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‘Smart beta’ needs to come out of the closet

With the ballooning list of indexing products in the early 2000s, I was compelled to give indexing hopefuls a dose of straight talk nearly five years ago. My message then: To fully capture indexing's long-term benefits, investors should simply focus on obtaining the broadest exposure possible at the lowest available cost. I doubt that investors have since embraced that advice, evidenced by the successful launch of so many exchange traded funds that hold slices of the market, rather than the whole thing. One such group of products known as 'Smart Beta' would be more accurately labelled 'Closet Alpha'.

The ETF industry has created the Smart Beta label to describe rules-based investment strategies that aren't focused on tracking a traditional market benchmark. For example, instead of passively following the S&P/TSX Composite Index – the broadest measure of the Canadian stock market – investors can find ETFs that use a strategy to buy only those TSX stocks that pay a dividend, or shares of smaller companies, or stocks have lower valuations or strong price momentum. The list goes on.

The Smart Beta label is clever because the branding keeps such products closely tied to ETFs' and indexing's core philosophy of tracking a particular group of stocks (i.e. beta exposure). The name also conveys the message that such strategies are smarter investment strategies. Some suggest that Smart Beta blurs the line between active and passive management. But it's clear to me that Smart Beta is simply active management in disguise. So for the rest of this article, I will use the term Closet Alpha as synonymous with Smart Beta.

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All Closet Alpha strategies implicitly assume that market-cap benchmarks – which weight stocks by the market value of their shares – are inherently flawed. Closet Alpha strategies represent alternative ways of selecting or weighting stocks in an effort to improve upon traditional "market cap" benchmarks. Similarly, active managers argue that indexes are sometimes too concentrated and overweight over-priced stocks – the same arguments used by virtually all of the architects of Closet Alpha strategies.

Taking the stocks in an index and weighting them each equally (rather than by market cap) indirectly gives smaller companies greater prominence. The popular Fundamental Indexing strategy, many have argued, is simply a way to overweight cheaper stocks. The superior performance of "value stocks" has been reported by practitioners and academics for several decades, most notably by Benjamin Graham in 1976 interview when he stated his preference for simple computer screens over elaborate and exhaustive research methods. (As an aside, fundamental indexing creators Research Affiliates did a study on different strategies, including 'upside down' strategies.)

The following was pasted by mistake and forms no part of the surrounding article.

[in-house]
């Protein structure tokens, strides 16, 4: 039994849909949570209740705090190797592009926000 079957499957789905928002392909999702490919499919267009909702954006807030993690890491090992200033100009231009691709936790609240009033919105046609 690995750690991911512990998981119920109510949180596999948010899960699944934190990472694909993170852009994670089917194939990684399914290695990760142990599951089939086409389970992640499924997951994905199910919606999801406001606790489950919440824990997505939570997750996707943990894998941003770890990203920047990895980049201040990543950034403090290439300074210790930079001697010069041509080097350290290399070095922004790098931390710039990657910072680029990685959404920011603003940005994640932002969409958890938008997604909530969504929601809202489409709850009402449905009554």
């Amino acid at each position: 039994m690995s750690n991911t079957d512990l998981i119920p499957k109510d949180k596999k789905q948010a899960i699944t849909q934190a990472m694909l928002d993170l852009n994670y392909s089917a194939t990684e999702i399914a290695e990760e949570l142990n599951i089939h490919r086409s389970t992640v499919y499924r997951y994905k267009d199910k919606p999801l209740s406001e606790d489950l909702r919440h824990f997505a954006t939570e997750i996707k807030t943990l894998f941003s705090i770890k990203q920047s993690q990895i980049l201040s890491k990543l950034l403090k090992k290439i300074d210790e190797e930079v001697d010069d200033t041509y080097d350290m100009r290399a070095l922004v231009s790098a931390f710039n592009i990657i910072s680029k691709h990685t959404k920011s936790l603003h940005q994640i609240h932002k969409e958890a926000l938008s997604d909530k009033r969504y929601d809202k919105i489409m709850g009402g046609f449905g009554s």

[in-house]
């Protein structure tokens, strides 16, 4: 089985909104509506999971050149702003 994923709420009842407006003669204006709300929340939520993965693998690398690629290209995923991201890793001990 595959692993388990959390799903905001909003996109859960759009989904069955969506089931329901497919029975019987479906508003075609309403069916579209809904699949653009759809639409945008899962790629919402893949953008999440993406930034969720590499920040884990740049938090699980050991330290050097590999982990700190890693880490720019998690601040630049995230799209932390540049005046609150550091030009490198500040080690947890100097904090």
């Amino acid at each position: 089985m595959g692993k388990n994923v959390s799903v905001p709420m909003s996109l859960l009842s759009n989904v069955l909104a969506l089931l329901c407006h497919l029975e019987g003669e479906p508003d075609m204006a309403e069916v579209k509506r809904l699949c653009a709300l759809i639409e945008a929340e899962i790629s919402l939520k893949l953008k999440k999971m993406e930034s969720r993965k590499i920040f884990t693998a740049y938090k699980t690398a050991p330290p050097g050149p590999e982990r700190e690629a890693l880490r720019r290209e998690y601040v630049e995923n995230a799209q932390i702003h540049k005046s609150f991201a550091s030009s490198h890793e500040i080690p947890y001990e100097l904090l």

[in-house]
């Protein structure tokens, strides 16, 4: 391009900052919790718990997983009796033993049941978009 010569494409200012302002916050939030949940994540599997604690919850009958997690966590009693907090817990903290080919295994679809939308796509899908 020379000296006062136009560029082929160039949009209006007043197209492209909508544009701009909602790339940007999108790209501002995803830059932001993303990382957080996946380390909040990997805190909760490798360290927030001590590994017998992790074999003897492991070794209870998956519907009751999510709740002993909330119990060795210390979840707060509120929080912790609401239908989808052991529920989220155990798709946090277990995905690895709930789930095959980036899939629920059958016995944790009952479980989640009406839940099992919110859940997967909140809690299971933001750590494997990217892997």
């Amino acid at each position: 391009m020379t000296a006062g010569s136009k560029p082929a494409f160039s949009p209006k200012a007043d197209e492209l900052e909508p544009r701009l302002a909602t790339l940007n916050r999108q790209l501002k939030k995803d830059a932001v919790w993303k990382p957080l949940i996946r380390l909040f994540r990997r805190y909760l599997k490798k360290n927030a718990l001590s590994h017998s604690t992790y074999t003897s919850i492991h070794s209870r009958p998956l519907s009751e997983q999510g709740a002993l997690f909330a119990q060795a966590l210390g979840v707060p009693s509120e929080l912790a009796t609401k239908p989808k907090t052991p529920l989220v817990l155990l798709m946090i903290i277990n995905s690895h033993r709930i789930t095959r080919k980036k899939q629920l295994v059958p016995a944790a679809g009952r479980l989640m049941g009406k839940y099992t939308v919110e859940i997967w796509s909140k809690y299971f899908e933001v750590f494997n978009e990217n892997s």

In my view, if a strategy is designed to select or weight stocks by any factor other than market cap, it is active management because the strategy is designed to invest more smartly than the market cap benchmark. As a proponent of smart and efficient active management, I have no problem with this concept and I like a few of these strategies. I take issue, however, with trying to dress it up as something it's not – pure beta exposure or indexing. So come out of the closet Smart Beta and better inform investors and advisors by embracing your active management.

Dan Hallett, CFA, CFP, is director of asset management for HighView Financial Group and a contributor to

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About the Author
Dan Hallett

Dan Hallett, CFA, CFP, is director of asset management for HighView Financial Group and a contributor to has spent more than a dozen years doing research on investment funds, portfolio managers and financial markets. Formerly the president of Dan Hallett and Associates Inc. in Windsor, he is now responsible for manager research, portfolio construction and investment program design at HighView. More


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